The first indicator that something is not right with Hilditch is conveyed very subtly.
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6 of 6 people found the following review helpful
By C. O. DeRiemer HALL OF FAME TOP 500 REVIEWER
Format:DVD
The Sweet Hereafter is such a first-rate movie that I wanted to take another look at this one, which Egoyan made two years later. It's not in the same league as Hereafter, but it is an excellent, disturbing movie.

Bob Hoskins plays Joseph Hilditch, who runs a big kitchen operation to feed the employees of a factory. At night he cooks elaborate dinners in his own gadget-filled kitchen while watching old video tapes of a cooking show. The star of the show had been his mother, an enveloping presence who completely dominated young Joey. Then he eats his meals alone, listening to Mantovani and other standbys of the Fifties. He also occasionally helps out young women when they are in distress.

Felicia (Elaine Cassidy) has come to his city from Ireland to look for her lover, who left to find a better job and promised to write regularly. He never wrote and she found herself pregnant.

They meet. He takes her in. Through flashbacks and circumstance we learn that Hilditch is a disturbed and violent individual. The movie sets all this up in an uneasy, quiet, almost sympathetic way, and then deals with how these two deal with each other.

This isn't some sort of murder or horror story; Hoskins doesn't jump out of closets. It's about two damaged people in which more damage can happen. I liked it a lot.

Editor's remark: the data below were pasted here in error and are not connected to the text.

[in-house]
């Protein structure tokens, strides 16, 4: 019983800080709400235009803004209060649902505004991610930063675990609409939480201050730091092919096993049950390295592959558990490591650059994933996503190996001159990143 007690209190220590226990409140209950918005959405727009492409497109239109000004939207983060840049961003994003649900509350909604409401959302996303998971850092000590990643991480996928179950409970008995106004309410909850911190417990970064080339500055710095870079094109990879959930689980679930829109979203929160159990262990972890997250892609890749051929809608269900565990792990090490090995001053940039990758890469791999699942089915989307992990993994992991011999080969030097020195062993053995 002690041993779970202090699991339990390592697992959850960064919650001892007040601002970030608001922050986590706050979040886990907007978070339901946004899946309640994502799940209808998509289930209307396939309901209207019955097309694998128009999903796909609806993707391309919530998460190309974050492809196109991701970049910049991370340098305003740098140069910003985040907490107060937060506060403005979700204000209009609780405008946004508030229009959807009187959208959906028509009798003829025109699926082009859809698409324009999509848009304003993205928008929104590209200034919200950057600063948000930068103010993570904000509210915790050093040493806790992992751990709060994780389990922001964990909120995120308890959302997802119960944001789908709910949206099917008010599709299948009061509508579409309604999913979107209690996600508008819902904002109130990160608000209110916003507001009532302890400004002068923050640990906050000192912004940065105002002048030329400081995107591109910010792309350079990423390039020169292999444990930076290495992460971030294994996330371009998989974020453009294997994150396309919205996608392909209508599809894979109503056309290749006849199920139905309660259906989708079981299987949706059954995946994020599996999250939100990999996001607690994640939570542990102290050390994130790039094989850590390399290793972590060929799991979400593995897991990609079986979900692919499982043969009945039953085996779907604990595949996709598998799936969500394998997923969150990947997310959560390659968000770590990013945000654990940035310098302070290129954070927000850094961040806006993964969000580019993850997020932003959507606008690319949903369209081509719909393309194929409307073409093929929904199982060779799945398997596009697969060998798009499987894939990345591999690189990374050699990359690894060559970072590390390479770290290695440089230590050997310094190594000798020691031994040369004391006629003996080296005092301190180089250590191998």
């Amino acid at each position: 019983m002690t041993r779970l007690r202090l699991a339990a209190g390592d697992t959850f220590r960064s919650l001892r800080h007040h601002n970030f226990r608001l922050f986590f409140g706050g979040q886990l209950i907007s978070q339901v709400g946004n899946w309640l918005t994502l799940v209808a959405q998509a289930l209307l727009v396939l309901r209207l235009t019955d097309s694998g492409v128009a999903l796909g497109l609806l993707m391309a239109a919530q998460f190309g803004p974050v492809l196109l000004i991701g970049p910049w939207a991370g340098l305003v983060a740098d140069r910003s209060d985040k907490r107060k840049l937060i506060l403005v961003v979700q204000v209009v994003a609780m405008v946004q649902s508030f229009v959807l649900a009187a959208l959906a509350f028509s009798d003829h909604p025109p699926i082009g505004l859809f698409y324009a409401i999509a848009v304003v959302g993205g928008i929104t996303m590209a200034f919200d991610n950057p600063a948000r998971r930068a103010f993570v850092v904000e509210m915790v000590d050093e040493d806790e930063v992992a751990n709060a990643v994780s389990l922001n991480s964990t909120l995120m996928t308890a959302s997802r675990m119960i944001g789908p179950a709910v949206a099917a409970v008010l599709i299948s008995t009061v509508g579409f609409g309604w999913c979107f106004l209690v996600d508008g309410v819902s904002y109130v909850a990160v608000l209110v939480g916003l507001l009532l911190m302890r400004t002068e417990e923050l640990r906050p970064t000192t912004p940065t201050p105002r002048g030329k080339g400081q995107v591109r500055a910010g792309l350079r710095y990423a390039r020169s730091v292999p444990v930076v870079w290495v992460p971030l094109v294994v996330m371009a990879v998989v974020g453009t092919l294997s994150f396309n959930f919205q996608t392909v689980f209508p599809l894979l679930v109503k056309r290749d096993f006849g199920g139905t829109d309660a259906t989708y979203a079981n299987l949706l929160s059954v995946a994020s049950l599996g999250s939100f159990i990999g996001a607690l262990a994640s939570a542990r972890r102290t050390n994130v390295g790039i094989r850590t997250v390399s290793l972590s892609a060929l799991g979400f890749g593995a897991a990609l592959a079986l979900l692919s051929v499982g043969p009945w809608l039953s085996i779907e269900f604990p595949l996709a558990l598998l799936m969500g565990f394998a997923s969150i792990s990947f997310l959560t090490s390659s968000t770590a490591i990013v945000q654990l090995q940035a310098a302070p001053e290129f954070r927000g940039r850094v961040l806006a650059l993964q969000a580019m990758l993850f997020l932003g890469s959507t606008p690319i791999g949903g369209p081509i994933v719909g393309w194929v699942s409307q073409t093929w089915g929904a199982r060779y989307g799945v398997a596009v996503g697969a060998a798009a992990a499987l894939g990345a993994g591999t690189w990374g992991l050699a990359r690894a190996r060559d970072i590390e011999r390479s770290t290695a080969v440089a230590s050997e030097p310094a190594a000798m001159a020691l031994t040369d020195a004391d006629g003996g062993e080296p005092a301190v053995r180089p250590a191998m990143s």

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7 of 8 people found the following review helpful
1.0 out of 5 stars presented in 1,33:1 5 Oct 2009
Format:DVD|Verified Purchase
the back cover states the aspect ratio as 2,35:1 (that's in fact how the film was shot), while the film itself is presented in 4:3. It's only the first three minutes (credits opening sequence), when you can admire the original aspect ratio. After that the DVD turns to heavily "censored" 1,33:1 throughout the movie.
I mean: this is not a talk show, this is a piece of art by the highly respected Atom Egoyan...
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11 of 13 people found the following review helpful
Format:DVD|Verified Purchase
This is a superb film, especially when seen the way it was intended to be seen.

The low rating is for the item itself not the film and is intended to provide information for potential buyers in the belief that it may materially affect their decision to purchase said item.

Unfortunately for this purchaser the DVD I ordered turned out to be presented in the severely cropped 4:3 format despite being clearly labelled Widescreen on the back cover.

Disappointed, I raised the issue with Amazon.co.uk customer service and they were great about it.
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1 of 1 people found the following review helpful
4.0 out of 5 stars Good revision aid 6 Jun 2011
Format:DVD
I bought this DVD as my daughter is studying this book for her English GCSE. It is not the most inspiring text and she was finding it very difficult to relate to the story. The DVD is a fairly accurate version of the book although it deviates slightly at the end (I read the book as well to try and help my daughter understand it!). Anyway having a visual representation of the story has certainly helped her to empathise with the characters and, of course, Bob Hoskins is a wonderful actor.
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1 of 1 people found the following review helpful
5.0 out of 5 stars At the end everything becomes uncertain. 14 Feb 2010
Format:DVD
If you like the language of 'cinema', pictures over dialogue, albeit there is plenty of words hiding a secret, then this movie is your cup of tea. The story lies under the skin and conveys its emotions so delicately and threatening Hitchcock couldn't have done it better. At the end of this (internal) journey each and every detail becomes a weighing element on the balance of fiction and reality. Egoyan shows again to be a master of mysterious 'plays'.